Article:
2020 promises to be an important year as many significant new healthcare industry regulations begin to take effect.
In his recent blog, NextGen Healthcare’s Government Affairs Advisor Chris Emper highlighted some of the key regulations which will impact delivery systems and the Health Information Technology (HIT) industry alike. Among the new regulations are the Interoperability and Patient Data Access Rules which will ensure patients and healthcare systems have access to insurance claims data, and the Health Data Blocking Rules which are intended to combat any efforts to block the sharing of patient data and the Price Transparency Mandates which require hospitals and health systems to post publicly their prices for specific services.
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Among the 2020 Centers for Medicare and Medicaid Services (CMS) new rules, there is one that I believe will begin to bring the patient story back into the note documenting the medical encounter. This rule goes by the inauspicious name of the Office Visit Documentation and Payment System Overhaul. It brings about several changes to the coding, documentation and payment system for outpatient office visits, a system that has been in place since the 1990s.
The system is best known as the Evaluation and Management system (E/M). In essence, the E/M codes govern how a patient encounter must be documented in order to justify a level of service which in turn, determines the level of reimbursement for any given patient visit. Compliance with these documentation rules is very strictly enforced and as a result, over the years, the notes documenting clinical encounters contained less of the patient story or narrative and more data intended to support the billing requirements for a given visit. In essence, the note became an administrative tool much less than a clinical tool.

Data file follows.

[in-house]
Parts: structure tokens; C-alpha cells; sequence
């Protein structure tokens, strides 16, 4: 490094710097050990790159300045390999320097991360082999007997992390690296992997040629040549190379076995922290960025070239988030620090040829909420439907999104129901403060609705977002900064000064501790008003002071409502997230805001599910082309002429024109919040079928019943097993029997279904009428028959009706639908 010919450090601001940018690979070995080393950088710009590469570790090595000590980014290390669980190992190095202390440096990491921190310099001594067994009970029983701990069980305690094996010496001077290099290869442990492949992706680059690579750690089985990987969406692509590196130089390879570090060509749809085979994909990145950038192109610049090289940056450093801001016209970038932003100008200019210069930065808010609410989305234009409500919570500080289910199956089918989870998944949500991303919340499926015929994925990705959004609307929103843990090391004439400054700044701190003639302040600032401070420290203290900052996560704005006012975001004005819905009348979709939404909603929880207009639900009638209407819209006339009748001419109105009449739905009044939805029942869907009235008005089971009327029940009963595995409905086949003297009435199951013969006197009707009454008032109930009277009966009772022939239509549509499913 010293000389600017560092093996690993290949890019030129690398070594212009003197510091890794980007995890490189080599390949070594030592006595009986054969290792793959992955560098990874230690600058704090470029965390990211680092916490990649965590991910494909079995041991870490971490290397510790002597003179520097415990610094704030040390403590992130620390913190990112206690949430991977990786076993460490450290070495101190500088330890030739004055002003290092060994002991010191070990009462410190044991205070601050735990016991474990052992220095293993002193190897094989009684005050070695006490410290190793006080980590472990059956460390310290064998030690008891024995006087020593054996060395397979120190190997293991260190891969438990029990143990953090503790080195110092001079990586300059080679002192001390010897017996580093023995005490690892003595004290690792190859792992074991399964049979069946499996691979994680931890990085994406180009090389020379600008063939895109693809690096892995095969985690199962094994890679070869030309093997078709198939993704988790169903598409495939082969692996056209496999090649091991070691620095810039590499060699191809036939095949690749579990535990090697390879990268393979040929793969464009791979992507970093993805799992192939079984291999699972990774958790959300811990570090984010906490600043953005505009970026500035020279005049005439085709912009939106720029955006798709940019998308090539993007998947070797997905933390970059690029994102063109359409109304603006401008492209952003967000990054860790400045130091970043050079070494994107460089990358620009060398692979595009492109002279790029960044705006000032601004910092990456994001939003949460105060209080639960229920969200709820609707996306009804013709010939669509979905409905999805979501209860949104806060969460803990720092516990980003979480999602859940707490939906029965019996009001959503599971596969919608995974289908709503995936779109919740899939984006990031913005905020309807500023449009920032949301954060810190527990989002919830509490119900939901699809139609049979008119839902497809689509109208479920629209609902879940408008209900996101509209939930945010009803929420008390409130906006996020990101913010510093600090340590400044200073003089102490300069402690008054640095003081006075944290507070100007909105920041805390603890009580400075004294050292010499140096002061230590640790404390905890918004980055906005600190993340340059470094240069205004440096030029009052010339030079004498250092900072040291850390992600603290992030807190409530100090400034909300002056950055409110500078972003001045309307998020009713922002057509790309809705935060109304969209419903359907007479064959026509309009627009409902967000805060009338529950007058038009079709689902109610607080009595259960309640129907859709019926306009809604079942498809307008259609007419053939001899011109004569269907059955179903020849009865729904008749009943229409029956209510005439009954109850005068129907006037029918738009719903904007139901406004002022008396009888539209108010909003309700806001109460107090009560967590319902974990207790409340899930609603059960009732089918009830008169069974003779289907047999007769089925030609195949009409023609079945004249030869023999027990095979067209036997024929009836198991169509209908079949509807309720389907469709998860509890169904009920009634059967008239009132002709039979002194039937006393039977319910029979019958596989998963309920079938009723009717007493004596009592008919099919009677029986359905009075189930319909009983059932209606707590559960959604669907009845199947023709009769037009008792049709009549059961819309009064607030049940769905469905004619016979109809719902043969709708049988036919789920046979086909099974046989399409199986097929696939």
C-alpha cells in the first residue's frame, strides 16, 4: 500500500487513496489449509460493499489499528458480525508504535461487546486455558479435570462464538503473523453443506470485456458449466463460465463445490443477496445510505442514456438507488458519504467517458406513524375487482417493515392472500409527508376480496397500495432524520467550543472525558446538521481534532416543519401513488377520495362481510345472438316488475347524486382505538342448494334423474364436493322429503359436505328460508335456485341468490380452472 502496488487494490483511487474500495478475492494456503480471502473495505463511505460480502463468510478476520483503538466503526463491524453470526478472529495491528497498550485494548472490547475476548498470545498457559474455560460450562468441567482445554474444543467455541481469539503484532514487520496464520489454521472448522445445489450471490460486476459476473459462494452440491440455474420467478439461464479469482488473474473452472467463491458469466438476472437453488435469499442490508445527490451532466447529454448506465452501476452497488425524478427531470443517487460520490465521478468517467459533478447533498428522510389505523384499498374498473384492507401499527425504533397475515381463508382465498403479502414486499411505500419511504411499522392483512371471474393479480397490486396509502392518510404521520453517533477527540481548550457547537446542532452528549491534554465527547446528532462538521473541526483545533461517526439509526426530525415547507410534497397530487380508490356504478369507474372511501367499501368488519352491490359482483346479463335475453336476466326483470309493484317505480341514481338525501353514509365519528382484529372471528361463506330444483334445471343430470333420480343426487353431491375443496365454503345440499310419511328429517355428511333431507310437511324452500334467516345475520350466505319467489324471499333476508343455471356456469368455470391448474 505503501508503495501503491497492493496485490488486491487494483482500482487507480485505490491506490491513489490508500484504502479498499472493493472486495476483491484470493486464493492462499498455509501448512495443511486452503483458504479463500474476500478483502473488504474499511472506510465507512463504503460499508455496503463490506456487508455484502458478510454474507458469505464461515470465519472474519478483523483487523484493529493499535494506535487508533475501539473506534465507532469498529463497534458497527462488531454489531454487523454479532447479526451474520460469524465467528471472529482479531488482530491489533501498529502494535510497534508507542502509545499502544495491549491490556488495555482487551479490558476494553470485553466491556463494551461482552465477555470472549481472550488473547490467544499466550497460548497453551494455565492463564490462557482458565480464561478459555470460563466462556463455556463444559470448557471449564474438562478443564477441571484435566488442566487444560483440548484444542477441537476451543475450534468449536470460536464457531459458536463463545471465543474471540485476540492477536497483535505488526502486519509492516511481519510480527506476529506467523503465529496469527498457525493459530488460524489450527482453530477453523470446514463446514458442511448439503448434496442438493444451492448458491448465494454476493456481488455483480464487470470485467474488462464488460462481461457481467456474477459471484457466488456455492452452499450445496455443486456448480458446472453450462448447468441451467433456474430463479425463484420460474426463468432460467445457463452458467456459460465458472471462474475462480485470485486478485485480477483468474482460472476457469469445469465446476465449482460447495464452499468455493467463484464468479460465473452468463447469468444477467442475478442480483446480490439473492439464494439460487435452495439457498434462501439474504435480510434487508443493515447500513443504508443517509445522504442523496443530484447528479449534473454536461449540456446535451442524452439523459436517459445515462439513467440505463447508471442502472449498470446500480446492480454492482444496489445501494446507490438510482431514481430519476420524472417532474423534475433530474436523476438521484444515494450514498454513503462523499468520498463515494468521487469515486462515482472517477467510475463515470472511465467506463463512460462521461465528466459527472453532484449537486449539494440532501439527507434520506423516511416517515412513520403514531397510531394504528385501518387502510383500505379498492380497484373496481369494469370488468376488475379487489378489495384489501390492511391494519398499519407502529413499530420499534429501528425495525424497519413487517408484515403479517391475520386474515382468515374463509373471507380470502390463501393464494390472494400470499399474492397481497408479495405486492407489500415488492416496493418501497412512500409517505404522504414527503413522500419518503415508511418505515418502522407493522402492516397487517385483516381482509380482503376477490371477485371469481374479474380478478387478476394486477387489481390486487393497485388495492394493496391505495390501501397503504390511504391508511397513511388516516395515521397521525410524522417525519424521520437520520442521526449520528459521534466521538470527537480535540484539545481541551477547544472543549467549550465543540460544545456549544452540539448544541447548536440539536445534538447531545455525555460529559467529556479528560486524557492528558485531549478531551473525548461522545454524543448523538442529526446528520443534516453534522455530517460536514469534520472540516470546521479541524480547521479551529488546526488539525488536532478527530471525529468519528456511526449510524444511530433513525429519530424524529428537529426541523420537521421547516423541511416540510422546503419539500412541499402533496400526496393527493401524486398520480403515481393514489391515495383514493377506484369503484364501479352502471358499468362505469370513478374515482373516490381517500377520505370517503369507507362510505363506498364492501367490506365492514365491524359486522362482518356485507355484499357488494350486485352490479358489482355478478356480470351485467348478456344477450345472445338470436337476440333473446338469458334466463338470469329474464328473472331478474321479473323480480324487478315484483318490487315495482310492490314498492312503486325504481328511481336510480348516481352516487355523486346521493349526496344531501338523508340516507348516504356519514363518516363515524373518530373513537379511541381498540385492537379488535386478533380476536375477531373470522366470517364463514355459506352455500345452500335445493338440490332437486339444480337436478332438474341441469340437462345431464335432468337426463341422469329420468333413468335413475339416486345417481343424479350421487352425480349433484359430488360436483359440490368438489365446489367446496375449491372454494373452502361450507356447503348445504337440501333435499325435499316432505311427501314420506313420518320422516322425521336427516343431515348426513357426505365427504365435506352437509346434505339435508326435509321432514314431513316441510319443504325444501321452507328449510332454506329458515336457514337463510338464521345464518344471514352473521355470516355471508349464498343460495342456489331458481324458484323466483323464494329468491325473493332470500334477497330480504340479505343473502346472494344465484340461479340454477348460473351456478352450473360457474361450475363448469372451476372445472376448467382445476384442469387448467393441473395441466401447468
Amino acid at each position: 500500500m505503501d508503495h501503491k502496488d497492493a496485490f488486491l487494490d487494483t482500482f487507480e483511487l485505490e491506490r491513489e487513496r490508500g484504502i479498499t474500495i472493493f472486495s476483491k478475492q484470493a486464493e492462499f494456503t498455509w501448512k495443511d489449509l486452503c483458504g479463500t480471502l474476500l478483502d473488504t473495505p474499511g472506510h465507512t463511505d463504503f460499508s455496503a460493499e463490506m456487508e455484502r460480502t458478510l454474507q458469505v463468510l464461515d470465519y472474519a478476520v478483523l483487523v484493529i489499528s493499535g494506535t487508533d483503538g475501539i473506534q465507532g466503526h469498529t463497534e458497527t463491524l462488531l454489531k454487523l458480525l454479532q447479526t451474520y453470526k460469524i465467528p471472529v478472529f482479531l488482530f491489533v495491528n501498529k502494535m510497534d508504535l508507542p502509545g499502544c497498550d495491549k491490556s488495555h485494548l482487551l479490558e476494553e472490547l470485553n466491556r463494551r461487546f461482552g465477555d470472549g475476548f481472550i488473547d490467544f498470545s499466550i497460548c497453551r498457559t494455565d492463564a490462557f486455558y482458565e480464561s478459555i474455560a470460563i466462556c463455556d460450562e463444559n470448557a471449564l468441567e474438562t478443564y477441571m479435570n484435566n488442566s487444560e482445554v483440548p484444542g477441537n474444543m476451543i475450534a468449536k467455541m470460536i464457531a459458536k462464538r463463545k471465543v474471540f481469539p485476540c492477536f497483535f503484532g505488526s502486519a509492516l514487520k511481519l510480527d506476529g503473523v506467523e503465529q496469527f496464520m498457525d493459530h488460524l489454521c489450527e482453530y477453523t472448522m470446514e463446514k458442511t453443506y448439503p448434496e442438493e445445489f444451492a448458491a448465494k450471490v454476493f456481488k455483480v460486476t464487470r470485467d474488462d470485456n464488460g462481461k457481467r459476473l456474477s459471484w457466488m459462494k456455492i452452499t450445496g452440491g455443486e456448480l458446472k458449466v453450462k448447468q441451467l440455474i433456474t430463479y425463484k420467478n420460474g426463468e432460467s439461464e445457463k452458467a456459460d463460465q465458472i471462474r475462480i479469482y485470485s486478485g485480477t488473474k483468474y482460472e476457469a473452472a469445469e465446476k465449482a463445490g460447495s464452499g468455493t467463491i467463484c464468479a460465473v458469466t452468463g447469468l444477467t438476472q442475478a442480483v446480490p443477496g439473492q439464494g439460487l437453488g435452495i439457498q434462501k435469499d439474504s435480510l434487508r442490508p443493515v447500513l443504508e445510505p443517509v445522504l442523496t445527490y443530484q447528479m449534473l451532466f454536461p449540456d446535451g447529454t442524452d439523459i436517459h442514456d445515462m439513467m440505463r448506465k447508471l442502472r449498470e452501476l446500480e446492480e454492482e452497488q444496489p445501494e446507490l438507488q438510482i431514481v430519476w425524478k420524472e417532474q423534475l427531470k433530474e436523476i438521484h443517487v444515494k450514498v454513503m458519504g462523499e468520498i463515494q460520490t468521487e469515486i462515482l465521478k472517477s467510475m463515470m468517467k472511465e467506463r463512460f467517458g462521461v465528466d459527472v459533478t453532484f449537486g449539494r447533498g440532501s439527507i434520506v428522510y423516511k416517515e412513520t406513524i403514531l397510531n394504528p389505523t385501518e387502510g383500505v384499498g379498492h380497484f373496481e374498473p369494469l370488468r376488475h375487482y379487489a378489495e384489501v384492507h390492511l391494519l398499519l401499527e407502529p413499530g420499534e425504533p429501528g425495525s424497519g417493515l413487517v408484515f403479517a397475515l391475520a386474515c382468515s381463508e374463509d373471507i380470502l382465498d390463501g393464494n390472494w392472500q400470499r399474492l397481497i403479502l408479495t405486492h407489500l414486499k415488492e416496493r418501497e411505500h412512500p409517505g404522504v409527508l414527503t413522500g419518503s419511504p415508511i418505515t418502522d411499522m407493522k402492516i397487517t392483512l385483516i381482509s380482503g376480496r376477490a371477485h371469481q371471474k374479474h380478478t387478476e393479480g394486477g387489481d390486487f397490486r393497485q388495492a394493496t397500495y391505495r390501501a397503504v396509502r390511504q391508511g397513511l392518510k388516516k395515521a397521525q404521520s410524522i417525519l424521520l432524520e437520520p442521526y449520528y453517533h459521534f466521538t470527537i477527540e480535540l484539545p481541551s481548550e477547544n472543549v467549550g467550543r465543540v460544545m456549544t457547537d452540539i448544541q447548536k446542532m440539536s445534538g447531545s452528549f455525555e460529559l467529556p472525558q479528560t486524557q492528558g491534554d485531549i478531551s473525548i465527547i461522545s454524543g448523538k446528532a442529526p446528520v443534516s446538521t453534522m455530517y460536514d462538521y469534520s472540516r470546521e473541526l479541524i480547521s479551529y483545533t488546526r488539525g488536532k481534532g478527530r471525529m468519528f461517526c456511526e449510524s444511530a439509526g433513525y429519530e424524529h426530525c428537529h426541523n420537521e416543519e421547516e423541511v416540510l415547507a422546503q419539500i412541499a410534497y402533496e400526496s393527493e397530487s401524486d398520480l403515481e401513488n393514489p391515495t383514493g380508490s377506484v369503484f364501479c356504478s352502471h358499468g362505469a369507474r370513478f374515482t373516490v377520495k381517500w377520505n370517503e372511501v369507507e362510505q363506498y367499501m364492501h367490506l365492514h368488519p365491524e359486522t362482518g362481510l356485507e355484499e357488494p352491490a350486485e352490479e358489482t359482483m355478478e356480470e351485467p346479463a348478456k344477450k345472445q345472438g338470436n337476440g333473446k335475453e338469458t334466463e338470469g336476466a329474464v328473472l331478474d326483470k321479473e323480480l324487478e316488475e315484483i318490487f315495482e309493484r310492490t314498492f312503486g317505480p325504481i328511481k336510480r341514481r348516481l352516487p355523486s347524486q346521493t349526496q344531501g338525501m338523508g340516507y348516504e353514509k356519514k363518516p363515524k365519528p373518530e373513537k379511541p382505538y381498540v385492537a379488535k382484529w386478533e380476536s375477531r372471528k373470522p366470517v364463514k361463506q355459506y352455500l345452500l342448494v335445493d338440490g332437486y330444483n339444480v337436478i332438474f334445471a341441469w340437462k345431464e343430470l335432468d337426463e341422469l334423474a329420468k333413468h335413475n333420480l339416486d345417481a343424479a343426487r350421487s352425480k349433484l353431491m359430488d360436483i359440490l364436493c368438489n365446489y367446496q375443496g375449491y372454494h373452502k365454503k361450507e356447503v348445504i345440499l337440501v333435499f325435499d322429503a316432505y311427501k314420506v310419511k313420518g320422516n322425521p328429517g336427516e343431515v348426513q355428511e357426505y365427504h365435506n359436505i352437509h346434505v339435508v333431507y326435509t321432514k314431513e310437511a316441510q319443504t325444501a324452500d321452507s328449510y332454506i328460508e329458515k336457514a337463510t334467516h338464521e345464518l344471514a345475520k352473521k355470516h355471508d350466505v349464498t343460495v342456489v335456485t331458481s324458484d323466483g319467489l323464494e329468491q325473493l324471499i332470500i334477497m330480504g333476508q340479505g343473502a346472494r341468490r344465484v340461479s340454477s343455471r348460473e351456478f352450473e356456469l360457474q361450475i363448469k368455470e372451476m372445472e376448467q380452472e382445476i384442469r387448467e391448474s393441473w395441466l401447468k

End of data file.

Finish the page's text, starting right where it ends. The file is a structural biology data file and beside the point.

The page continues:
The new proposed CMS rules have begun to simplify the structure of the E/M codes. There will be fewer billing levels and physicians will be able to determine the level of reimbursement for a visit based on the time spent with the patient and the clinical complexity of the problems dealt with in that visit. I am hopeful that this will give physicians more freedom to return the clinical encounter note to its intended original purpose—as a tool to capture the patient’s narrative, describe the physical finding and document the physician’s thought process, assessment of the patient problems and the proposed plan for care.
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2020 is a transition year for this particular rule, and the regulations will be fully implemented in 2021. Some providers have expressed concern that the proposed changes will result in lower reimbursement rates, even though CMS’ declared focus has been on reducing the administrative burden for physicians providing patient care.
What is clear at this early stage is that these changes are a move in the right direction, and that 2020-2021 will be the years where we begin to see the patient voice returning to clinical documents. I for one, can’t wait.
Dr. Betty Rabinowitz is Chief Medical Officer at NextGen Healthcare, a leading provider of ambulatory-focused technology solutions. Dr. Rabinowitz brings more than 25 years of extensive clinical experience and expansive knowledge of population health and value-based practice transformation.